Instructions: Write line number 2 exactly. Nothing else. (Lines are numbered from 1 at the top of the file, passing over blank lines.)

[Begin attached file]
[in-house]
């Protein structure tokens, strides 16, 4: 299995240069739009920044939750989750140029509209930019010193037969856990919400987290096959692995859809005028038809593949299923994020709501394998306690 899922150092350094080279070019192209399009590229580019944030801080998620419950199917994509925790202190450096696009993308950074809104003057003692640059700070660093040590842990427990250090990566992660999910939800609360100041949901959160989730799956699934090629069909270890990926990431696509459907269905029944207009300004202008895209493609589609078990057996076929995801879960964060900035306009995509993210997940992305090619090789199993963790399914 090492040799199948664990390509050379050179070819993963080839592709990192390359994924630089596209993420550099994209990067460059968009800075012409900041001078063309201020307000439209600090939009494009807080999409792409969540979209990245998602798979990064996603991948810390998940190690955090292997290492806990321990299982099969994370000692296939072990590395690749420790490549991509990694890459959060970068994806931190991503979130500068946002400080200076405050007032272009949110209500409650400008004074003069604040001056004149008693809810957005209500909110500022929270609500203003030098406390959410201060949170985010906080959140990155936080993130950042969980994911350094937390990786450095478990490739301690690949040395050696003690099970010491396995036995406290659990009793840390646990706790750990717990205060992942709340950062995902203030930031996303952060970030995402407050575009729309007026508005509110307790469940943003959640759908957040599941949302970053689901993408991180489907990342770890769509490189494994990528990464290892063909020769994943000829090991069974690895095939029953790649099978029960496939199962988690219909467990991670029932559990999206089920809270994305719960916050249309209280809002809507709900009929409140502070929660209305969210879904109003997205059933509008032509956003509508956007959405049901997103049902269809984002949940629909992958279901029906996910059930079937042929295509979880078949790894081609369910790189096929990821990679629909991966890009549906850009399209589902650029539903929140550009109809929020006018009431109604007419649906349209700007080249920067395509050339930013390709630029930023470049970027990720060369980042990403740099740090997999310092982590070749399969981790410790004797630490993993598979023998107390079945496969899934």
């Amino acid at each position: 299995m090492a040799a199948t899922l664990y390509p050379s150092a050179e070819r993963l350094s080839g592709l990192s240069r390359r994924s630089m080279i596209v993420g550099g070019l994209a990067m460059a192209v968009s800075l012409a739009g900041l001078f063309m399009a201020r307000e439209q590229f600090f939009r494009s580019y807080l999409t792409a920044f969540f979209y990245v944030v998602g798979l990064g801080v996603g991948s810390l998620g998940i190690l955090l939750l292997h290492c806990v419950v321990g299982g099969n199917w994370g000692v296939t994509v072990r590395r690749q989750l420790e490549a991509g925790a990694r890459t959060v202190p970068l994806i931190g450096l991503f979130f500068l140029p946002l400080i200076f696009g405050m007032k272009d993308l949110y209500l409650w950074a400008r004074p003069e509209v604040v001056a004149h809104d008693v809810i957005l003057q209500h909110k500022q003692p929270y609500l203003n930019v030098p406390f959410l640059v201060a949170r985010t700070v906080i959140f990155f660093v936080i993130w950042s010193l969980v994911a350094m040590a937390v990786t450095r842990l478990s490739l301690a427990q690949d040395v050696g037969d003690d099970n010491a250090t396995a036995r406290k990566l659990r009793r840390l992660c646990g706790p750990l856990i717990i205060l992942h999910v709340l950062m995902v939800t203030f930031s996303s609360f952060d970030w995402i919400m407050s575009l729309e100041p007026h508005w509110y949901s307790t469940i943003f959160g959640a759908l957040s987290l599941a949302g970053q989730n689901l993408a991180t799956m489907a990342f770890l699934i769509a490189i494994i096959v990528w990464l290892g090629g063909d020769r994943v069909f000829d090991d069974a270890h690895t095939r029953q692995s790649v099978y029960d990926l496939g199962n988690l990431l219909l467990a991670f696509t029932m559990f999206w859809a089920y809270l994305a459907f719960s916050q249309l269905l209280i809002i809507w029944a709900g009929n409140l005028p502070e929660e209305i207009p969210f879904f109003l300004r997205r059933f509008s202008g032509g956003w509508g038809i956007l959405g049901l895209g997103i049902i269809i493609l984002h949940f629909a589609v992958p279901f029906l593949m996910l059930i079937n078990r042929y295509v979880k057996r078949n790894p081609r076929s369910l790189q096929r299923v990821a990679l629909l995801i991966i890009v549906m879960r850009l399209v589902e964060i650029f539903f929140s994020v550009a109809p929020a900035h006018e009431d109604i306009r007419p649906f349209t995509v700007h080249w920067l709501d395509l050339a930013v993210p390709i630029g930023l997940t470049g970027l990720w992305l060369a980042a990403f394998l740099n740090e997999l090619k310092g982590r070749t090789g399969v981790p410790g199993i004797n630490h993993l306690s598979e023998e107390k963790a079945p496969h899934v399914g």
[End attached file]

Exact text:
């Protein structure tokens, strides 16, 4: 299995240069739009920044939750989750140029509209930019010193037969856990919400987290096959692995859809005028038809593949299923994020709501394998306690 899922150092350094080279070019192209399009590229580019944030801080998620419950199917994509925790202190450096696009993308950074809104003057003692640059700070660093040590842990427990250090990566992660999910939800609360100041949901959160989730799956699934090629069909270890990926990431696509459907269905029944207009300004202008895209493609589609078990057996076929995801879960964060900035306009995509993210997940992305090619090789199993963790399914 090492040799199948664990390509050379050179070819993963080839592709990192390359994924630089596209993420550099994209990067460059968009800075012409900041001078063309201020307000439209600090939009494009807080999409792409969540979209990245998602798979990064996603991948810390998940190690955090292997290492806990321990299982099969994370000692296939072990590395690749420790490549991509990694890459959060970068994806931190991503979130500068946002400080200076405050007032272009949110209500409650400008004074003069604040001056004149008693809810957005209500909110500022929270609500203003030098406390959410201060949170985010906080959140990155936080993130950042969980994911350094937390990786450095478990490739301690690949040395050696003690099970010491396995036995406290659990009793840390646990706790750990717990205060992942709340950062995902203030930031996303952060970030995402407050575009729309007026508005509110307790469940943003959640759908957040599941949302970053689901993408991180489907990342770890769509490189494994990528990464290892063909020769994943000829090991069974690895095939029953790649099978029960496939199962988690219909467990991670029932559990999206089920809270994305719960916050249309209280809002809507709900009929409140502070929660209305969210879904109003997205059933509008032509956003509508956007959405049901997103049902269809984002949940629909992958279901029906996910059930079937042929295509979880078949790894081609369910790189096929990821990679629909991966890009549906850009399209589902650029539903929140550009109809929020006018009431109604007419649906349209700007080249920067395509050339930013390709630029930023470049970027990720060369980042990403740099740090997999310092982590070749399969981790410790004797630490993993598979023998107390079945496969899934």